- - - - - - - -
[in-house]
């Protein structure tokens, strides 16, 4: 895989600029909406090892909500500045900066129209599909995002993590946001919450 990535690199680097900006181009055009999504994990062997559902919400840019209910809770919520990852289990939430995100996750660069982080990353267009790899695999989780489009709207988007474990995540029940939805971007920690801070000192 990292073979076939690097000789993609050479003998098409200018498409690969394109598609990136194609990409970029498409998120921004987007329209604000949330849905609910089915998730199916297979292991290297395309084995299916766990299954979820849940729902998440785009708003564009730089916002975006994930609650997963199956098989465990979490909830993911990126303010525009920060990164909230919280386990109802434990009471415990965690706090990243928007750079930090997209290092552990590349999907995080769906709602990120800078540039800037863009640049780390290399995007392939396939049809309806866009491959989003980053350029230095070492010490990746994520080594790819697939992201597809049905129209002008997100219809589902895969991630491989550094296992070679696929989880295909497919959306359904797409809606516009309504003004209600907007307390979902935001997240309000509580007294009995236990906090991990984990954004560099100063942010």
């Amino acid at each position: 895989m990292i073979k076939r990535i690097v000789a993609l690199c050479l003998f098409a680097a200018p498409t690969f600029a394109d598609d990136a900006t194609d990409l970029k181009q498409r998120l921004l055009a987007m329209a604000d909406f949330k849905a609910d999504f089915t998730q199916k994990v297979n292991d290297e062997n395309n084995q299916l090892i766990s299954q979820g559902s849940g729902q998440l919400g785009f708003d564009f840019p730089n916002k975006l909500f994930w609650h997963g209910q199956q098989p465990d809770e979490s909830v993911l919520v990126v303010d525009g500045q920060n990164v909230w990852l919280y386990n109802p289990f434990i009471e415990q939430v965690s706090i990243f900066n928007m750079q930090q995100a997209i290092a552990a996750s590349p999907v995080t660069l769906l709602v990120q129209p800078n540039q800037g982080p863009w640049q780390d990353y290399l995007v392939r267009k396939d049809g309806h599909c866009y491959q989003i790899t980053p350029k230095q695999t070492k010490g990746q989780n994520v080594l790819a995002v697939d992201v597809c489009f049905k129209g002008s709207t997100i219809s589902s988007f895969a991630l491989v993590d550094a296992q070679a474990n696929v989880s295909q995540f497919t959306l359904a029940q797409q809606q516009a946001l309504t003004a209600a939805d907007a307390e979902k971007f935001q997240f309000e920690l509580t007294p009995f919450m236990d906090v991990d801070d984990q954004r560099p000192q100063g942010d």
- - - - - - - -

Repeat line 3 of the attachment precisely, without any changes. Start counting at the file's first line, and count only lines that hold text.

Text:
């Amino acid at each position: 895989m990292i073979k076939r990535i690097v000789a993609l690199c050479l003998f098409a680097a200018p498409t690969f600029a394109d598609d990136a900006t194609d990409l970029k181009q498409r998120l921004l055009a987007m329209a604000d909406f949330k849905a609910d999504f089915t998730q199916k994990v297979n292991d290297e062997n395309n084995q299916l090892i766990s299954q979820g559902s849940g729902q998440l919400g785009f708003d564009f840019p730089n916002k975006l909500f994930w609650h997963g209910q199956q098989p465990d809770e979490s909830v993911l919520v990126v303010d525009g500045q920060n990164v909230w990852l919280y386990n109802p289990f434990i009471e415990q939430v965690s706090i990243f900066n928007m750079q930090q995100a997209i290092a552990a996750s590349p999907v995080t660069l769906l709602v990120q129209p800078n540039q800037g982080p863009w640049q780390d990353y290399l995007v392939r267009k396939d049809g309806h599909c866009y491959q989003i790899t980053p350029k230095q695999t070492k010490g990746q989780n994520v080594l790819a995002v697939d992201v597809c489009f049905k129209g002008s709207t997100i219809s589902s988007f895969a991630l491989v993590d550094a296992q070679a474990n696929v989880s295909q995540f497919t959306l359904a029940q797409q809606q516009a946001l309504t003004a209600a939805d907007a307390e979902k971007f935001q997240f309000e920690l509580t007294p009995f919450m236990d906090v991990d801070d984990q954004r560099p000192q100063g942010d």